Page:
Immediately upon lunar module ejection, a maneuver was started to view the S-IVB. As soon as the S-IVB was in sight, Houston was notified. An SIVB yaw maneuver was then commanded in preparation for the auxiliary propulsion system evasive maneuver. Both the auxiliary propulsion system evasive maneuver and the propellant dump of the S-IVB were visually monitored. The S-IVB was stable when last viewed by the crew.

The probe and drogue were removed during the first day for examination and checkout using the crew checklist and procedures provided by the Mission Control Center. The probe functioned properly at that time.

Flight Plan: Translunar Coast, 10 hours to 30 hours

Flight Plan: Translunar Coast, 30 hours to 51 hours

Flight Plan: Translunar Coast, 51 hours to 61 hours

Flight Plan: Translunar Coast, 61 hours to 78 hours



9.5.2 Translunar Coast

A clock update was performed at approximately 55 hours to compensate for a weather hold of approximately 40 minutes during the launch countdown. This procedure was ' an aid to the Command Module Pilot while in lunar orbit because it eliminated the need for numerous updates to the Command Module Pilot's solo book.

9.5.3 Midcourse Correction

Two midcourse corrections were performed during the translunar coast phase. The first midcourse correction was performed at the second option point and placed the spacecraft on a hybrid trajectory. The maneuver was performed under control of the guidance and control system with residuals of plus 0.2, zero, and minus 0.1 ft/sec. The second midcourse correction was performed at the fourth option point and was targeted for a velocity change of 4.8 ft/sec. It was a service propulsion system maneuver performed under control of the guidance and control system. The residuals were plus 0.3, zero, and minus 0.1 ft/sec.



Flight Plan: Lunar Orbit Insertion, Descent Orbit Insertion, 78 hours to 88 hours



9.6 LUNAR ORBIT INSERTION

Residuals resulting from the lunar orbit insertion maneuver were plus 0.3, zero, and zero ft/sec. The firing time was within 1 second of the pad value*. The only unexpected item noted during this maneuver was the operation of the propellant utilization and gaging system. The preflight briefings on the system indicated that, at crossover, the unbalance meter would oscillate and then settle out in the 100 to 150 increase position. At crossover, during the actual maneuver, the unbalance meter went from its decrease position smoothly up to approximately zero. It was controlled about the zero point using the increase and normal positions of the switch.

* Pad values are the voice-updated parameter values used to perform a maneuver.

9.7 DESCENT ORBIT INSERTION

On Apollo 14, for the first time, the descent orbit insertion maneuver was made with the service propulsion system. The command module computer indicated a 10.4- by 58.8-mile orbit after the maneuver. The Network indicated a 9.3- by 59.0-mile orbit. The firing time observed by the crew was 20.6 seconds. Pad firing time was 20.8 seconds. The maneuver was controlled by the guidance and control system with command module computer shutdown. Immediately after the descent orbit insertion maneuver, the spacecraft was oriented to an attitude from which an abort maneuver could have been performed if required, and shortly after acquisition of signal, Houston gave a "go" to stay in the low orbit. Pad firing time was the crew monitoring shutdown criteria. This technique virtually eliminated the possibility of an unacceptable overspeed. Pad values are the voice-updated parameter values used to perform a maneuver.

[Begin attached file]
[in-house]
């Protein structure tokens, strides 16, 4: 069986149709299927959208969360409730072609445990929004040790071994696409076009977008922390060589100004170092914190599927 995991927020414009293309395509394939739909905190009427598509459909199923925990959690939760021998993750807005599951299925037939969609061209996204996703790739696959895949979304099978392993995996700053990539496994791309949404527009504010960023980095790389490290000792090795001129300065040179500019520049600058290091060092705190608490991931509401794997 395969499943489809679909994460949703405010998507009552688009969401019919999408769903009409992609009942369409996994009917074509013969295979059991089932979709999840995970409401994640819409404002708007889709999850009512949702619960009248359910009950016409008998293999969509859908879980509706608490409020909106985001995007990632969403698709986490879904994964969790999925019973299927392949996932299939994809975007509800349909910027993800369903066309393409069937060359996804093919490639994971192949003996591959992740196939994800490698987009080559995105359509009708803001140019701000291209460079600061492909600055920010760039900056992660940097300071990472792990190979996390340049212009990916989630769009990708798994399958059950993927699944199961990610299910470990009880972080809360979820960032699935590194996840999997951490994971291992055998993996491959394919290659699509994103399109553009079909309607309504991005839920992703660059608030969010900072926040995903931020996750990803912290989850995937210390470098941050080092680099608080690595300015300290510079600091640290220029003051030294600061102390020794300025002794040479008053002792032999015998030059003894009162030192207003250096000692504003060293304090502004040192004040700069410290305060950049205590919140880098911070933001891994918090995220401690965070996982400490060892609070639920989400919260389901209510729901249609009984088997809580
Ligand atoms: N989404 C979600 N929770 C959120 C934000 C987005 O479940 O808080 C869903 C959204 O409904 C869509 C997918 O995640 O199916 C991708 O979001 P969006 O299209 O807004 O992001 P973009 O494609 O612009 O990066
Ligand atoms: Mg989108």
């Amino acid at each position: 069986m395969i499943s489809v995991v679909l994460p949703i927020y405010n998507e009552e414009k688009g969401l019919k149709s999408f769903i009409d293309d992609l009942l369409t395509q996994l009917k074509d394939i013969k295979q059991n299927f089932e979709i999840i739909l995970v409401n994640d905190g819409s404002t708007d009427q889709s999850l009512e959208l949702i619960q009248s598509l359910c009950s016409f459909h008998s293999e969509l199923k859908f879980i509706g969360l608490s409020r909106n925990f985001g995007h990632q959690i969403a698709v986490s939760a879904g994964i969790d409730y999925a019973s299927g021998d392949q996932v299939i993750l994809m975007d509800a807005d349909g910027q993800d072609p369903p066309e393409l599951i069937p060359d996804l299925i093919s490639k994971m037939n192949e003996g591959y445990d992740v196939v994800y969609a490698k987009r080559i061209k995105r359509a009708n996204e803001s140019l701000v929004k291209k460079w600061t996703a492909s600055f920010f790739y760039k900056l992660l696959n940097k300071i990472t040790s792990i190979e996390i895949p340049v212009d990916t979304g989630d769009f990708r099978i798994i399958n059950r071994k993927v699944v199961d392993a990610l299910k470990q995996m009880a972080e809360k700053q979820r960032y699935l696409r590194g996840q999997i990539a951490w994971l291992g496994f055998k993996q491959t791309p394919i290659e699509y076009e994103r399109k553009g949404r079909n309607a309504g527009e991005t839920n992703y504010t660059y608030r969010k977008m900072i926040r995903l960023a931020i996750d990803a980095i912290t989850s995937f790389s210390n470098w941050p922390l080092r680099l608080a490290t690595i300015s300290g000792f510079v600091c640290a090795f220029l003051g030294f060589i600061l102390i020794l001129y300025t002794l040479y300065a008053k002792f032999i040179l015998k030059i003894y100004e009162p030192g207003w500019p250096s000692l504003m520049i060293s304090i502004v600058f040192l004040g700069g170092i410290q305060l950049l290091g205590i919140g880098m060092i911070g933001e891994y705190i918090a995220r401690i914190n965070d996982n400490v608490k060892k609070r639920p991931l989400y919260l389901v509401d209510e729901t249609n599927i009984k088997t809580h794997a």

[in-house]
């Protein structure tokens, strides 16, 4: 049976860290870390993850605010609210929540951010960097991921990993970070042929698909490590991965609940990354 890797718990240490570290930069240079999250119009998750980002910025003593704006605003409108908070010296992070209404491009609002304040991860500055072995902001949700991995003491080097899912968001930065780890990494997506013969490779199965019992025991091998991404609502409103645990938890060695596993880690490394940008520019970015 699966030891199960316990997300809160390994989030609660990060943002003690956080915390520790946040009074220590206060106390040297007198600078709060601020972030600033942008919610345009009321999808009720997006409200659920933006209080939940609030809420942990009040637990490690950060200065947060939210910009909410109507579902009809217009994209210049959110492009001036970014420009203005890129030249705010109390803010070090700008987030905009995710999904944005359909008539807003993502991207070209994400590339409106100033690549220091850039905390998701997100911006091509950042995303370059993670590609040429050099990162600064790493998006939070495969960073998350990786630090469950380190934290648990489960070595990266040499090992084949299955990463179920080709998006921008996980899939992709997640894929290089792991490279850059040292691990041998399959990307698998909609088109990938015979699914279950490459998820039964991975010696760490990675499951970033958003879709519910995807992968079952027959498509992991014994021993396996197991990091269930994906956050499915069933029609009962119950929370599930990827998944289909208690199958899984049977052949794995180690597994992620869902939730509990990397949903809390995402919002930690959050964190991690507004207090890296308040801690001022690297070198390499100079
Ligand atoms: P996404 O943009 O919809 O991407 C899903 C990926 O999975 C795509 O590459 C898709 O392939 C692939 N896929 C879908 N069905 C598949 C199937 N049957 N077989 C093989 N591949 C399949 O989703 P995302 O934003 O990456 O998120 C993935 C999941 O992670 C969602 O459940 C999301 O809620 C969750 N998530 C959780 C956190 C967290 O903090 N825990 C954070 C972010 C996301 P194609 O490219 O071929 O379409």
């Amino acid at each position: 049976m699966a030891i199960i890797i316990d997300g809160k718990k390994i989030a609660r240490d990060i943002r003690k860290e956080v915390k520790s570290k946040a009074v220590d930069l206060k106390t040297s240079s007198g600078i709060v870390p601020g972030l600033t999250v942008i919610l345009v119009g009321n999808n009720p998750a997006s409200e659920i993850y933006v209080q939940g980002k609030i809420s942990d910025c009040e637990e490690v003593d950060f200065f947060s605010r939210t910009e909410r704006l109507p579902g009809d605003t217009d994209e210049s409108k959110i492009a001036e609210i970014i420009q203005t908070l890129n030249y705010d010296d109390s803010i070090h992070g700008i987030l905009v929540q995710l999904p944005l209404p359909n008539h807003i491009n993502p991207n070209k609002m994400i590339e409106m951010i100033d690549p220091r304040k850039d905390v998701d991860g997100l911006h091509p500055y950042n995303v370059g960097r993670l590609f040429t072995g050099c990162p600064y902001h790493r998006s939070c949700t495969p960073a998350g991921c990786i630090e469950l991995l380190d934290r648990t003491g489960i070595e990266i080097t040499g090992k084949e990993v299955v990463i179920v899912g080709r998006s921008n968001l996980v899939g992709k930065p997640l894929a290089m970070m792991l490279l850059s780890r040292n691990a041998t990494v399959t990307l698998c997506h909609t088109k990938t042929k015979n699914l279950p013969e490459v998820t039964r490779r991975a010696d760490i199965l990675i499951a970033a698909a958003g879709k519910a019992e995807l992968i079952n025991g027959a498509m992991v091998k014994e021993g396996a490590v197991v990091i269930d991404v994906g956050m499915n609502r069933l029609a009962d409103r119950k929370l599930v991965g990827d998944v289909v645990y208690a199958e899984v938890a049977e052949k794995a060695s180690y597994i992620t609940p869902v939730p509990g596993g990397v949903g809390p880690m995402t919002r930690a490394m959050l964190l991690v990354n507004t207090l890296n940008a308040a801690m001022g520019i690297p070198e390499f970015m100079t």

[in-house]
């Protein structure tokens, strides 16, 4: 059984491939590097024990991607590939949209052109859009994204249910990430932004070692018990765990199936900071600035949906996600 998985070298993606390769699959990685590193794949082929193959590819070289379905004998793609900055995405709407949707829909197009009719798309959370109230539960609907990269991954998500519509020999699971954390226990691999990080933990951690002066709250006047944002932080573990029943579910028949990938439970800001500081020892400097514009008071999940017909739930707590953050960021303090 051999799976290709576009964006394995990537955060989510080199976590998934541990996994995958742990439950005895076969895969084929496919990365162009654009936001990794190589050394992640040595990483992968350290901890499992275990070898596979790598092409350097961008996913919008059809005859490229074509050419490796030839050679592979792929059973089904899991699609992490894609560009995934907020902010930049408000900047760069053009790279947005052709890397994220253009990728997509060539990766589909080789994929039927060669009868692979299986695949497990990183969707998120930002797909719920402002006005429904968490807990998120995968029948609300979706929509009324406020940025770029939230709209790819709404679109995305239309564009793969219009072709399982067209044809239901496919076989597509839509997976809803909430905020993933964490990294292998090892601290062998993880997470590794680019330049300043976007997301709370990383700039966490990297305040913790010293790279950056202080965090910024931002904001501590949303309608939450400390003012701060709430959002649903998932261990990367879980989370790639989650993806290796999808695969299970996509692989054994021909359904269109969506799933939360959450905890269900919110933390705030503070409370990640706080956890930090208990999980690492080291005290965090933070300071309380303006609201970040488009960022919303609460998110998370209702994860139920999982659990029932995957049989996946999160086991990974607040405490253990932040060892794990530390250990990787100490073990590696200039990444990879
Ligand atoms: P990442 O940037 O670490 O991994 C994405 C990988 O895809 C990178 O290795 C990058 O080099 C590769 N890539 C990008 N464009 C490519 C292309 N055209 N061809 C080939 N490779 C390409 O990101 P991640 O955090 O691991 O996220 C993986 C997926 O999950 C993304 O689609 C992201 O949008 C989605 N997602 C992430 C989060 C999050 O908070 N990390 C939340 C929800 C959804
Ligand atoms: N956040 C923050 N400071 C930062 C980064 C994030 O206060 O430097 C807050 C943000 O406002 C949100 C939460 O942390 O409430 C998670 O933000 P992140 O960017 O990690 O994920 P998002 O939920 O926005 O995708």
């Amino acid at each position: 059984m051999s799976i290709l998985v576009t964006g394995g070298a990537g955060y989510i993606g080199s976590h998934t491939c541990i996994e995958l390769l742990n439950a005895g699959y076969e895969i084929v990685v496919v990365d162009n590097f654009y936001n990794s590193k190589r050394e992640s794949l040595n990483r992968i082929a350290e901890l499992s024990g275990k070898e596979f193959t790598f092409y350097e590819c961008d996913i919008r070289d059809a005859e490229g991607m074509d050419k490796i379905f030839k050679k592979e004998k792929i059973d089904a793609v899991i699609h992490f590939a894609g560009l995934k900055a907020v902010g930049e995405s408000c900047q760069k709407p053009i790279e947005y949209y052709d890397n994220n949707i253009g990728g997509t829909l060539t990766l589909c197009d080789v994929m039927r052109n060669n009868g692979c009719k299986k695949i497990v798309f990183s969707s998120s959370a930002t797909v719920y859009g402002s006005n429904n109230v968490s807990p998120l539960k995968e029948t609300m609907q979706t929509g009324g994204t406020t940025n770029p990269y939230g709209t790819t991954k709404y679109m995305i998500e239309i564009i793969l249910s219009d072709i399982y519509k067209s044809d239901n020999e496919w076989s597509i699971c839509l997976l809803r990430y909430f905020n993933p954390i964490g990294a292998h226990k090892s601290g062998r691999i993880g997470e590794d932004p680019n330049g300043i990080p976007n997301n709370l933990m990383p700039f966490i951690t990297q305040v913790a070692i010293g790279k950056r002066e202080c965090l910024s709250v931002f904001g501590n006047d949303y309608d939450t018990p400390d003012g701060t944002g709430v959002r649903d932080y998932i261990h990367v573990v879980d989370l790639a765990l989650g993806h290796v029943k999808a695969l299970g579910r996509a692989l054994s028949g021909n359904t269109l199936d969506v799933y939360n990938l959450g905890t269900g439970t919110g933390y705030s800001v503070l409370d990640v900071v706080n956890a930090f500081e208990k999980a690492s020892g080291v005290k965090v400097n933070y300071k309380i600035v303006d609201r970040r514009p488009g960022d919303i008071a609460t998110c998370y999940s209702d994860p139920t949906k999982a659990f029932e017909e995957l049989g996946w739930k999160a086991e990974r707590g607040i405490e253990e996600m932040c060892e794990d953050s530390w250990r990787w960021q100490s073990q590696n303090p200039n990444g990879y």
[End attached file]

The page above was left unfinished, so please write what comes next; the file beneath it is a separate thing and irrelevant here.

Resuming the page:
Flight Plan: Lunar Module Checkout, Undocking and Separation, 88 hours to 105 hours



9.8 LUNAR MODULE CHECKOUT

The checkout of the lunar module was conducted in two phases - the first during translunar coast and the second on the day of the descent. Pressure readings, prior to entering the lunar module, indicated that the lunar module had a low leakage rate. Power transfer to the lunar module occurred at 61:41:11. The only anomaly was a slightly low voltage reading on battery 5. There were about five or six very small screws and washers floating around upon ingress. During this period, 16-mm motion pictures were made of a command module waste water dump. Some additional housekeeping and equipment transfer served to reduce the workload on descent day. Power was transferred back to the command module at 62:20:42.

The second lunar module checkout was accomplished on the same day as powered descent initiation. Two checklists, one for each pilot, were used to speed up the activation process. The Commander and the Lunar Module Pilot both suited in the command and service module prior to intravehicular transfer, but all equipment had been located the night before to assure that this would be a timely and successful process. An electrode problem with the Lunar Module Pilot's biosensors made this period full with no extra time available. The window heaters were used to clear some condensation found after ingress. The probe and drogue were installed and checked with no problem. Prior to reaction control system pressurization, the system A main shutoff valve clicked during recycle, indicating that it was probably closed at that time.

The remainder of the activation proceeded without incident until separation. Subsequent to separation, the checkout of the lunar module systems continued with only two additional problems becoming evident.